Ready To Die: Is This The End of Hip-Hop?
Hip-Hop is dead.
Well, not quite but it is on life support, barely hanging on and gradually slipping into a coma.
Gone is the colorful wordplay demonstrated by the likes of Busta Rhymes and Redman, the Langston Hughes storyteller flows by Nas, and the late great Biggie Smalls. No longer are we picturing ourselves bouncing in the low rider with Snoop down in Long Beach or pulling up to the club in Manhattan with Jay in the Range Rover (not the 4.0 but the 4.6, to be exact). Instead, we have nightmares of animated rappers with tasteless faces tattoos glamorizing how intoxicated they are on prescription pills in front of an abandoned building.
Before I go any further. Let me put out this disclaimer. I am an 80s baby and 90s kid. When it comes to music, especially hip-hop, I’m similar to the verse from Jadakiss, “I have exquisite taste and I’m set in my ways.”
Being brutally honest, I’m just not impressed with 80% of new hip-hop. Besides a few rappers like the J.Cole, Goldlink, Kendrick, and Drake who have blessed us with high-quality material over the last 8 years, mainstream hip-hop quite frankly is garbage. It’s weak. It’s malnourished. It lacks substance. It lacks flavor. It lacks originality. It’s the same old recipe recycled and repackaged with a different rappers name.
I could go on but you get my drift.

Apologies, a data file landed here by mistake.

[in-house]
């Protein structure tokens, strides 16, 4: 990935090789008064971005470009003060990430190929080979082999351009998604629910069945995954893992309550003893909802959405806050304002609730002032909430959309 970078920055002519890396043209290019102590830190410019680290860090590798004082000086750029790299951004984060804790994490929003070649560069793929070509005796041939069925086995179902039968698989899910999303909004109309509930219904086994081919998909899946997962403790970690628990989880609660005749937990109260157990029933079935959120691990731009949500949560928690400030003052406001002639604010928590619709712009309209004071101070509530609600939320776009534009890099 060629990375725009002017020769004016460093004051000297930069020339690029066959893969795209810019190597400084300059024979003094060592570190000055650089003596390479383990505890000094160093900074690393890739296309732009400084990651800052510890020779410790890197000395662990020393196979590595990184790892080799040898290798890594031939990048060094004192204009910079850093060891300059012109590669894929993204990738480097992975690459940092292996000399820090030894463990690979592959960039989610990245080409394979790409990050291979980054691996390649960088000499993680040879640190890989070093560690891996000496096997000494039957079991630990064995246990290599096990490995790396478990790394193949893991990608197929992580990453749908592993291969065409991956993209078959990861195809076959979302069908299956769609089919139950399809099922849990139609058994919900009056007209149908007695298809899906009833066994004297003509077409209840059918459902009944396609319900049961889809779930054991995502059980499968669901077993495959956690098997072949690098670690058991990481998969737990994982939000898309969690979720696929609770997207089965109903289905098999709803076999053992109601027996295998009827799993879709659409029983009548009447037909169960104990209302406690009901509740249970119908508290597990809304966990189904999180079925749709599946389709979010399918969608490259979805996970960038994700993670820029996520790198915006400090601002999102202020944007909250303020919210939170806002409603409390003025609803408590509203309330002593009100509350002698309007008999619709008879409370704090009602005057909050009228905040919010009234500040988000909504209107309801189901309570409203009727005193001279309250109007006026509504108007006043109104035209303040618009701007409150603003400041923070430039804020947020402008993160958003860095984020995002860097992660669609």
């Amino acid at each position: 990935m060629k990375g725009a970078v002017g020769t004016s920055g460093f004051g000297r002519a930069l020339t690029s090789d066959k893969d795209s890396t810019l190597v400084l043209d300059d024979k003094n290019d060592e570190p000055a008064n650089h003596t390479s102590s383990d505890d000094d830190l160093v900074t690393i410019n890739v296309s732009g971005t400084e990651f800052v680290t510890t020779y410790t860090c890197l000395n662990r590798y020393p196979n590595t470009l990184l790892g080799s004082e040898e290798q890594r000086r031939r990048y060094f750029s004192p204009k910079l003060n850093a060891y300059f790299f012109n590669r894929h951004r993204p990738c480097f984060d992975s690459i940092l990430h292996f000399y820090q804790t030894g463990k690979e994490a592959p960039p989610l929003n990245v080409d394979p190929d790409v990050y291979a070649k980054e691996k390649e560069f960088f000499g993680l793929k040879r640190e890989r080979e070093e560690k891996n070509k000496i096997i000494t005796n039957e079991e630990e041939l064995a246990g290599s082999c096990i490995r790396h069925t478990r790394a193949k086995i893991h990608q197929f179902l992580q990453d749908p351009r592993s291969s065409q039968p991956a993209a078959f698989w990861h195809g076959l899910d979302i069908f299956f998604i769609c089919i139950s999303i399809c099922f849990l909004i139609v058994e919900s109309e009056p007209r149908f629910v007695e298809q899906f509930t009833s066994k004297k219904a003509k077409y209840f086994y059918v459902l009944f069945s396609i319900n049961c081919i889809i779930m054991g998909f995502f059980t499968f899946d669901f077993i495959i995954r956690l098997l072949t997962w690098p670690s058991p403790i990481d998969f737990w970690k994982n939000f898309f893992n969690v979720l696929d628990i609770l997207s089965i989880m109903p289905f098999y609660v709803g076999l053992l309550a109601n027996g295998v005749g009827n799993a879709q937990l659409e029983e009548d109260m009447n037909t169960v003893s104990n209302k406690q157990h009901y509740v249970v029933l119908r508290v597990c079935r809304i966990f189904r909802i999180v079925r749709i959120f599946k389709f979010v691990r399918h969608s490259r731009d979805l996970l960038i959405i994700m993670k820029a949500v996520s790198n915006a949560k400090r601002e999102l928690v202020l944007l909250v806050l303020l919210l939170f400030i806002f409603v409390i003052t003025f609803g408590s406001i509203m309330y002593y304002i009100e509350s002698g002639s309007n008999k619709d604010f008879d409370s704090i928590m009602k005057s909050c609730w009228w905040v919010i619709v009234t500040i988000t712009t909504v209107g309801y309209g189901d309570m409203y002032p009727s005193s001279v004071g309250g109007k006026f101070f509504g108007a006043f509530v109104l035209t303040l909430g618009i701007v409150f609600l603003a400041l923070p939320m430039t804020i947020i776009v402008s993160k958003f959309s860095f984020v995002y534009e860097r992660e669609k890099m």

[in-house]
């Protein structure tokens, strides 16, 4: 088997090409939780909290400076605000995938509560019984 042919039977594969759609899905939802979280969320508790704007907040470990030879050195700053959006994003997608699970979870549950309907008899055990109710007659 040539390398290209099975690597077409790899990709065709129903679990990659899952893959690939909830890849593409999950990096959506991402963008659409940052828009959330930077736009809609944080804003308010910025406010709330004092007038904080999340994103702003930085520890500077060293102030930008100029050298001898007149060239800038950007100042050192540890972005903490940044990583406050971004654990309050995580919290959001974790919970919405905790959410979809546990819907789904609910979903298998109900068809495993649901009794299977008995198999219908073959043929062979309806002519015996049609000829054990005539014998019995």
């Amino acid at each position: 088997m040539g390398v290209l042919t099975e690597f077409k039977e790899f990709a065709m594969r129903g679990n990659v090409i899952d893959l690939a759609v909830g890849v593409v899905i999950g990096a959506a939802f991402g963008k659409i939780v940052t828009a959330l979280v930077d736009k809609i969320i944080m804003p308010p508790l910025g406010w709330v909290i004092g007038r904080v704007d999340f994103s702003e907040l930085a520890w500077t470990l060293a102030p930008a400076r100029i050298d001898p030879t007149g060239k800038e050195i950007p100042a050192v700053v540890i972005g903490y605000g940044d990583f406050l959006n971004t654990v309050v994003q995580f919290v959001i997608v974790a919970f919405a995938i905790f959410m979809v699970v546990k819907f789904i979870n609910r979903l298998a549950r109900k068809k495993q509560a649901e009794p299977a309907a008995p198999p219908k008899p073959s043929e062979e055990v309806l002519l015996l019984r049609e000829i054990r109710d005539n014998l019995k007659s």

Hip-Hop is not evolving, it is actually diminishing. It’s losing its vigor and luster, its bravado and provocativeness. It traded in the rebellion of Outcast and gave way to the conformity of Migos. Hip-Hop has become more about flowing trends than creating flows. It is a popularity contest in its purest, most audacious form.
The new generation of rapper is more concerned about their follower count on Instagram and trolling other rappers in order to rack up the number of plays on Spotify while featuring another garbage rapper talking about the aforementioned rapper instead of focusing on improving their craft and putting out a thought-provoking body of work that, quite possibly, can change the narrative of the genre overall!
“[Hip-Hop] is on life support, barely hanging on and gradually slipping into a coma.“
But I get we all have to hustle.
We all have to eat.
And, like music execs, bloggers and wayward fans alike state that “Real rap ain’t selling these days. These youngsters don’t want to hear that shit.”
Yeah, you may be right.
I’ve discussed this plenty of times with my fellow Hip-Hop Heads and Hipsters who attempt to put me on to the Futures and Cardi Bs, but to no avail. They claim my love for the raw & uncut drug dealer hymns of Pusha T or the rhymes of inspiration and perseverance of Lauryn Hill are a thing of the past. That I should let go and embrace this new generation of hip-hop artists. And I do to a certain extent. You can catch me in the whip slapping the late great Nipsey Hussle or bobbing my head to Nicki Minaj but what you won’t see is me mumbling and plug walking.
I guess this may be an age thing.
I want more.